The other thing that has run off the rails is pollution. All told humans release over 200 billion tonnes of wastes into the biosphere every year, including 2.5 billion tonnes of chemicals, mostly toxic. This is having a dire impact on the ability of all forms of life, ourselves included, to survive in the long run. The universal vanishing of insects, bees, frogs and birds is almost certainly related to this uncontrolled toxic avalanche.
So yes, the bomb has already exploded, though the full impact of the blast is yet to be felt.
This raises the essential, though unpalatable, question of whether we must now take deliberate, voluntary, steps to reduce the human population – along with its consumption and pollution – back to a size the Earth can sustain.
The central issue of human population growth is not whether it is good or bad. It is: can we avoid a devastating crash, caused by our outrunning the Planet’s ability to support us? Voluntary population reduction is therefore about sparing billions of people needless and agonising deaths by starvation, war and disease, which will otherwise result from a collapse in our resources. To prevent the crash, we have to prevent and reverse the growth. There is no real alternative.
Those who advocate a larger population, for either the planet or country, are calling for disaster. Whether they admit it or not, in the same breath they are advocating:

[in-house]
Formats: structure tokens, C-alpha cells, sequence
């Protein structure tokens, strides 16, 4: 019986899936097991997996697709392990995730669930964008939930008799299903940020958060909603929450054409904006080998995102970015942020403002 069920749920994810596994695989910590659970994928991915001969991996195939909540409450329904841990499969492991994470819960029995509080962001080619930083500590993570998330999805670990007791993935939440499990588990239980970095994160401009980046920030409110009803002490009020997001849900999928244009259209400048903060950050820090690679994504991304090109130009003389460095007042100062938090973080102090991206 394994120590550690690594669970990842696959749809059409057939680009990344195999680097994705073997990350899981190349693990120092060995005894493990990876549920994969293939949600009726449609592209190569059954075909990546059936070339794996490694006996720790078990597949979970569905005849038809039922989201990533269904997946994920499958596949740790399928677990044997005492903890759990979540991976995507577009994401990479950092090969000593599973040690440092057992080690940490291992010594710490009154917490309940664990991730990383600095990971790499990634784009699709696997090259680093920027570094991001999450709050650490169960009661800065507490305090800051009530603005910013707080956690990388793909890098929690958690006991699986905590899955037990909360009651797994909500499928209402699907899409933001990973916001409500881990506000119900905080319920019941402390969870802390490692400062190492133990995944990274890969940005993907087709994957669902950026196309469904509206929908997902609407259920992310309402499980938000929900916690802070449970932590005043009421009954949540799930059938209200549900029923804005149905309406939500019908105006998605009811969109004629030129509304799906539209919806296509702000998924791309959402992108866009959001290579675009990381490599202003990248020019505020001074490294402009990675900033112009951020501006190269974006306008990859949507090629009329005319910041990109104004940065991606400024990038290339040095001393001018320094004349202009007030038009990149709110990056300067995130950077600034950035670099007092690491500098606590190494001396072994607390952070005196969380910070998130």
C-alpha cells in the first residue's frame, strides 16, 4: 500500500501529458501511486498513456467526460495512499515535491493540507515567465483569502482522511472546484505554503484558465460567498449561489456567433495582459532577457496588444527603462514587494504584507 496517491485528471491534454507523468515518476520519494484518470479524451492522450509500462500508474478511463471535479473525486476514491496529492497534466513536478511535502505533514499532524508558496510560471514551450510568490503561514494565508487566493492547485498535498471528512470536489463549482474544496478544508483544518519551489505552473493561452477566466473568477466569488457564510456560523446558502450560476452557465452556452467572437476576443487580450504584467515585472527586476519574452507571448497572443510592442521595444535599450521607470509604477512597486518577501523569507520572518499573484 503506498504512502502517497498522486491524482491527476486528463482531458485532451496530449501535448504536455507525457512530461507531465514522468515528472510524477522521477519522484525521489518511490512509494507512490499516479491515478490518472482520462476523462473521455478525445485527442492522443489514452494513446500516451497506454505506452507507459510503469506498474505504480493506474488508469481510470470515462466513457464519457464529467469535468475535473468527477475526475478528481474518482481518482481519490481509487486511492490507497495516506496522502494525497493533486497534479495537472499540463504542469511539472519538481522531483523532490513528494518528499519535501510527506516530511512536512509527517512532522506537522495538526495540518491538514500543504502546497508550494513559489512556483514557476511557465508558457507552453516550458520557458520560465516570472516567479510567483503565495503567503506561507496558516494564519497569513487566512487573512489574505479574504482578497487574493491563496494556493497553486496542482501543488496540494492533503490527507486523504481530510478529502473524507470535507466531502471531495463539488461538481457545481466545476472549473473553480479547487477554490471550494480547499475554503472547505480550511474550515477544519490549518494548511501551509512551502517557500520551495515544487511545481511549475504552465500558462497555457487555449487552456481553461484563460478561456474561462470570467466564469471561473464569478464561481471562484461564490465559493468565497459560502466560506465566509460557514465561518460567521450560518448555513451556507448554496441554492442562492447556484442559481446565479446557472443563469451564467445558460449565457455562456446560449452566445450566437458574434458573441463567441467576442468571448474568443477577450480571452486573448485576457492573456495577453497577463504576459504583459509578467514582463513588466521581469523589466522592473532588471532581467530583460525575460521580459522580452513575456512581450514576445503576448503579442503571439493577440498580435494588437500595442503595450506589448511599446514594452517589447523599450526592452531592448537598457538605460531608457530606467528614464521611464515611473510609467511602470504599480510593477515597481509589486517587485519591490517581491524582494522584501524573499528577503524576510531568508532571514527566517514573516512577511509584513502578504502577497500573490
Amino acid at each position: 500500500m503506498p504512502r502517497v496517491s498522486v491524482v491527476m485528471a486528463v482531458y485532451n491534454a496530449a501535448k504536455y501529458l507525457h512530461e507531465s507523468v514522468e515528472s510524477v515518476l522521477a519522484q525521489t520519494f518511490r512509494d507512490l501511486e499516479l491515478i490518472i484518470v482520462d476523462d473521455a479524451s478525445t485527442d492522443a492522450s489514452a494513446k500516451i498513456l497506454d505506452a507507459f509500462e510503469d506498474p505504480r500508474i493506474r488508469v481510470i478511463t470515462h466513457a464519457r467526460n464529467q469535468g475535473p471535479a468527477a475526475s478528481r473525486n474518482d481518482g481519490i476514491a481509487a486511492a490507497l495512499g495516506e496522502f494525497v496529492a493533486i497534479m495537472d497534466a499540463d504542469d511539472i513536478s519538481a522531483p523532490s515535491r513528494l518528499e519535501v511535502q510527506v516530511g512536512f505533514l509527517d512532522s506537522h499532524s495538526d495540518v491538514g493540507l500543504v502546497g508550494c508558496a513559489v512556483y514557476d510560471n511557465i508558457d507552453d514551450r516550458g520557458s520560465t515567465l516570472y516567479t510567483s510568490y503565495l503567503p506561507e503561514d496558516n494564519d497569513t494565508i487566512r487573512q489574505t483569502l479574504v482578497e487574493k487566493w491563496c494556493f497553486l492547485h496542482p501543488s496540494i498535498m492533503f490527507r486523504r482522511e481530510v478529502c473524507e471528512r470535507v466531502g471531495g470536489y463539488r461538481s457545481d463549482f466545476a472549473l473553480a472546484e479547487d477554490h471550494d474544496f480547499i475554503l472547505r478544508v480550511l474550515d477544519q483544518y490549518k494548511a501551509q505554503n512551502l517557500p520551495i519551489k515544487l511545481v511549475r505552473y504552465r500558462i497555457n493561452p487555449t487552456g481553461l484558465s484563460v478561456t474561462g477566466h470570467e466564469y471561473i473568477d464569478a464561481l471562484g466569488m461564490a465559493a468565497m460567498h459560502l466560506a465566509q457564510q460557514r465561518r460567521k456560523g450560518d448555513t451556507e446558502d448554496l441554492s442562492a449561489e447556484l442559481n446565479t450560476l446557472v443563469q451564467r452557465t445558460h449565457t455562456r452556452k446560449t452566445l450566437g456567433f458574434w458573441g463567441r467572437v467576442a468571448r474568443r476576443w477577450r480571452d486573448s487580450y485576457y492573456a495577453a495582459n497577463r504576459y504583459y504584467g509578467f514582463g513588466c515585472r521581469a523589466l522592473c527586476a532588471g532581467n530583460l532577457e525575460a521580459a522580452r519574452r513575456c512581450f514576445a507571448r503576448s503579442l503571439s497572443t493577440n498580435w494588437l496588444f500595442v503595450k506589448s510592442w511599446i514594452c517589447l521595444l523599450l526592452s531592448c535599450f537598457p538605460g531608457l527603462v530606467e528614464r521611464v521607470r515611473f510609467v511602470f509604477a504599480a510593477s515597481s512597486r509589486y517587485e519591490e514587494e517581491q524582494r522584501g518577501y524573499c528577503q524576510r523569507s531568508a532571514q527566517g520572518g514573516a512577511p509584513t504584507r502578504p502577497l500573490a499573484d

– Rising scarcity of resources such as water, soil, timber, fish and certain minerals, leading to a greater risk of war.
– Accelerated climate change
– Worse pollution, environmental degradation and extinction of species,
– Higher food prices for all; greater risk of famines.
– More child deaths and greater human suffering.
– Increased risk of pandemic diseases; poorer levels of population health.
– An increase in mass population movements, potentially reaching 1 billion a year.
– Increased risk of megacity collapse and government failure.
– Increased risk of worldwide economic and civilisational collapse
– Housing, food and other basic goods that are unaffordable to the young or the poor.
Every person who insists on their ‘right’ to have more children, diminishes the right of all children – including their own – to live on a safe, habitable planet.
Fortunately, a growing number of thinking people are embracing the idea of ‘one child fewer’ per family, and many are even taking the decision to remain childless – because they foresee what a fearsome world a child born today will face. If universal family planning is made available, and ‘one child fewer’ becomes an accepted global norm, then UN projections suggest it is possible to reduce the human population to 6.5 billion by 2100 – and lower still beyond that.
However, the scientific evidence suggests that this is still three times more than the Earth’s carrying capacity, which is estimated at 2-2.5 billion people, living at advanced living standards.
For human civilisation to survive in the longer run, the global conversation now needs to turn on the best way to reduce our numbers, in the least painful way, and without coercion.
Because – let there be no doubt – if we don’t do it ourselves, then Nature will do it for us.